FSC welcomes Alibaba’s Koreapay

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FSC welcomes Alibaba’s Koreapay

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The Financial Services Commission welcomed Alibaba Group Chairman Jack Ma’s plan to launch “Koreapay,” a local version of its payment gateway Alipay, on Wednesday, as the financial regulator gears up to support the emerging fintech business.

During a press conference to discuss the regulator’s current progress on boosting the fintech - or financial technology - industry as a new growth engine for Korea, Doh Kyu-sang, director general of the financial services bureau at the FSC, mentioned that the regulator will encourage the launch of new payment gateway services by both financial and nonfinancial companies.

He added that the entrance of overseas players into the Korean market will also be welcomed.

“To launch the service, foreign entities should register their business with the Korean authorities if they want to start the service for Koreans,” Doh said. “It is not a complex regulation, but just a procedure.”

Alipay, which is currently used in Korea by Chinese tourists, has not been registered as a payment gateway service here yet.

Ma said on Tuesday during his visit to Seoul that his company will search for a Korean partner to localize and develop Alipay. Since it was the first time Ma showed an intention to expand the service outside of China, his remark came as a surprise.

Koreapay, if established, will allow Korean consumers to make payments through the Internet-based service both at home and abroad.

The expansion of the Chinese e-commerce giant into the Korean market is expected to add to the Korean government’s efforts to foster the emerging fintech industry.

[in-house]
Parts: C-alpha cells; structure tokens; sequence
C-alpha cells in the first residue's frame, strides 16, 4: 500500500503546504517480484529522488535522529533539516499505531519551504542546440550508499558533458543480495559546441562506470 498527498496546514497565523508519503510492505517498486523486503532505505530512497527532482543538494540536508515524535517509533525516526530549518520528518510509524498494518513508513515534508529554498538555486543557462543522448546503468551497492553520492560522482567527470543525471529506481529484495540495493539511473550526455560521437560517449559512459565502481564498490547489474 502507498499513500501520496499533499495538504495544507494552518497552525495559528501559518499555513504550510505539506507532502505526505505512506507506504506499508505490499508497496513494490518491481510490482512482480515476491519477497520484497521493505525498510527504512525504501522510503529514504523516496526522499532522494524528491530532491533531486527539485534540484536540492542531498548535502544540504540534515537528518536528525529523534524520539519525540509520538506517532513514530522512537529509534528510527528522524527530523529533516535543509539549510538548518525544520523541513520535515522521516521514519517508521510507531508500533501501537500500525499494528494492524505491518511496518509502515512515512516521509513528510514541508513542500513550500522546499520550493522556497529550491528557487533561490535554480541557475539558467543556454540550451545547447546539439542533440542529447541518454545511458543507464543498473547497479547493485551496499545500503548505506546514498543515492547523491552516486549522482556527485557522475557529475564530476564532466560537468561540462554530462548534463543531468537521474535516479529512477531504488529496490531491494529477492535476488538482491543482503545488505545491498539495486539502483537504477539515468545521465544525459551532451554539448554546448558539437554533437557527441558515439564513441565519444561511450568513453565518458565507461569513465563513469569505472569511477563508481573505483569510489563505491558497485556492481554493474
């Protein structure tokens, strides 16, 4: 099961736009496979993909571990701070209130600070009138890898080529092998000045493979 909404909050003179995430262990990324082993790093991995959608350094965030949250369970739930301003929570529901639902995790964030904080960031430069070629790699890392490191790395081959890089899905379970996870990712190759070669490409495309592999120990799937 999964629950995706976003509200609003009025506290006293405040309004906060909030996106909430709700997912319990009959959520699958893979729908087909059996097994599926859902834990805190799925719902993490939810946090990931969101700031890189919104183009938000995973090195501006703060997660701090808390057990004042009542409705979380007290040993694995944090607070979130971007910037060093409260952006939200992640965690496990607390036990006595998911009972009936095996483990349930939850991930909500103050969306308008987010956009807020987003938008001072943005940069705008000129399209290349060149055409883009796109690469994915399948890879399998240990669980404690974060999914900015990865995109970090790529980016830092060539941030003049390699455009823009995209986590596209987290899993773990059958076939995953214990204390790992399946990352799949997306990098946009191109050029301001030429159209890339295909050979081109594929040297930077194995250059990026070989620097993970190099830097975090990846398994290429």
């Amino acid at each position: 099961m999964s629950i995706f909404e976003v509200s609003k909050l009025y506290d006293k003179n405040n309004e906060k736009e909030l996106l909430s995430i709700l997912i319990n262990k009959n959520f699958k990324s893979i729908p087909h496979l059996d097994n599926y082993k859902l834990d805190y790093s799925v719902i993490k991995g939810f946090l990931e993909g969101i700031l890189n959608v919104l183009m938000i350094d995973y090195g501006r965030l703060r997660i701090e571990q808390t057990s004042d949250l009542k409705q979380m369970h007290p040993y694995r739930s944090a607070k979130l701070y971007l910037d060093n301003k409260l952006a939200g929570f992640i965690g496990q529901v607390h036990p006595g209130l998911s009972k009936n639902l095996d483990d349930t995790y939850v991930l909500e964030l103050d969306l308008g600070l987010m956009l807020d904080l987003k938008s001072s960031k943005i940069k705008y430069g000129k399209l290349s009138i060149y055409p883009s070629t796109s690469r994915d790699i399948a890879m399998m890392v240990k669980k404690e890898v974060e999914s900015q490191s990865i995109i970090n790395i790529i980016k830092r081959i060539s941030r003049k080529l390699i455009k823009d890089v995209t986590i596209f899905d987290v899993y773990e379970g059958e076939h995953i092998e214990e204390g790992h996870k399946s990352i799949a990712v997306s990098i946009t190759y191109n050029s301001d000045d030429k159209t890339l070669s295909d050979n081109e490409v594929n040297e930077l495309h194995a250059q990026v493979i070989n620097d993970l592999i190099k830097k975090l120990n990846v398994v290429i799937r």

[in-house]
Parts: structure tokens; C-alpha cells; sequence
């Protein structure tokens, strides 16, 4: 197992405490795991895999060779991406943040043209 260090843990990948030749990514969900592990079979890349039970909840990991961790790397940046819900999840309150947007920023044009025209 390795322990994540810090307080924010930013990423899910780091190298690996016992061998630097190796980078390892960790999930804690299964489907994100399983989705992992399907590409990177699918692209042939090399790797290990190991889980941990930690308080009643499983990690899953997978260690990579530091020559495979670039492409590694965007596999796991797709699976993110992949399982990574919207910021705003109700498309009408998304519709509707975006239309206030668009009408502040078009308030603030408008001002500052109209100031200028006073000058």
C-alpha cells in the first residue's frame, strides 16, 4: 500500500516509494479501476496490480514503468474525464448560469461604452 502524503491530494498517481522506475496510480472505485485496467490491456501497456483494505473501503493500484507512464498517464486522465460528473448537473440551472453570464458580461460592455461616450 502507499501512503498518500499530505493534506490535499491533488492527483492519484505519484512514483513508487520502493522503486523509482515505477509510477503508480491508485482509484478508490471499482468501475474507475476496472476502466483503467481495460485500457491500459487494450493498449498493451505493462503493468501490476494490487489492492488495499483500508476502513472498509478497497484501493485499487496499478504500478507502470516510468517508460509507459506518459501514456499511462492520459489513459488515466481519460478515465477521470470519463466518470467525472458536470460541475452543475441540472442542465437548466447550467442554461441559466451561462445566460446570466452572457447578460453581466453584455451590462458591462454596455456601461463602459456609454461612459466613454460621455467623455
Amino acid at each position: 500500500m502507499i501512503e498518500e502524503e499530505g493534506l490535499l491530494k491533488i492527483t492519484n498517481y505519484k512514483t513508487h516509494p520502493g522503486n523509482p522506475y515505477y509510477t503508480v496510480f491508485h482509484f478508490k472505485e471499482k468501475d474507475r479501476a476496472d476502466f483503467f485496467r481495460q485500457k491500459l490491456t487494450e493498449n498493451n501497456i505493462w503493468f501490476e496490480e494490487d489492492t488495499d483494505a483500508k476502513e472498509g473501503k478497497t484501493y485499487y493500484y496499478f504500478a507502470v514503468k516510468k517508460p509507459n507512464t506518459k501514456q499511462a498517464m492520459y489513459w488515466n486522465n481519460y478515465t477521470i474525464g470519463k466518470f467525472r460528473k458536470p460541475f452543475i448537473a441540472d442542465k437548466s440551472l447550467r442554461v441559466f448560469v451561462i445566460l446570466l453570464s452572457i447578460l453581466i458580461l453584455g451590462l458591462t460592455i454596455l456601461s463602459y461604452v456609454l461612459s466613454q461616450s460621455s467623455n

Since his inauguration in March, FSC Chairman Yim Jong-yong has been emphasizing the need to lift regulatory barriers in order to allow nonfinancial companies such as IT and e-commerce businesses to play in the financial market.

According to Doh, the fintech industry is forecasted to generate about 72 trillion won ($65.7 billion) in profit in the next 10 years, if the government actively promotes the business.

The FSC has designated six emergent fintech areas - payment gateway services, remittance, direct banking, crowdfunding, asset management and insurance - as main areas to focus on and remove unnecessary regulations.

As for the payment gateway service, the authority is planning to use Alipay and PayPal as a benchmark to launch its own systems.

Since last year, the financial regulator has made progress in this by eliminating the mandatory use of an electronic personal identification verification certificate and Active-X in order to help payment gateway companies introduce simpler platforms.

Seven out of eight local credit card companies have developed such services that do not require the strict identification process.

For remittance, the commission is preparing to allow nonfinancial businesses to establish their own platforms to transfer money, including foreign currencies, without having to pass through financial institutions.

The Ministry of Strategy and Finance is currently working to revise the law related to foreign currency transfers, according to the FSC official. The transfer of foreign currencies has been strictly restricted to financial institutions due to possible risks of illegal arbitrage.

Facebook allows its users to send money to acquaintances whose information is stored on their smartphones through U.S. fintech company Venmo’s payment service.

“The Finance Ministry and FSC are in talks to expand eligible parties for foreign currency transfer,” Doh said.

Crowdfunding will be legalized in Korea as soon as a pending bill is passed by the National Assembly in June, allowing businesses to attract investment online, the FSC official also mentioned.


BY SONG SU-HYUN [song.suhyun@joongang.co.kr]

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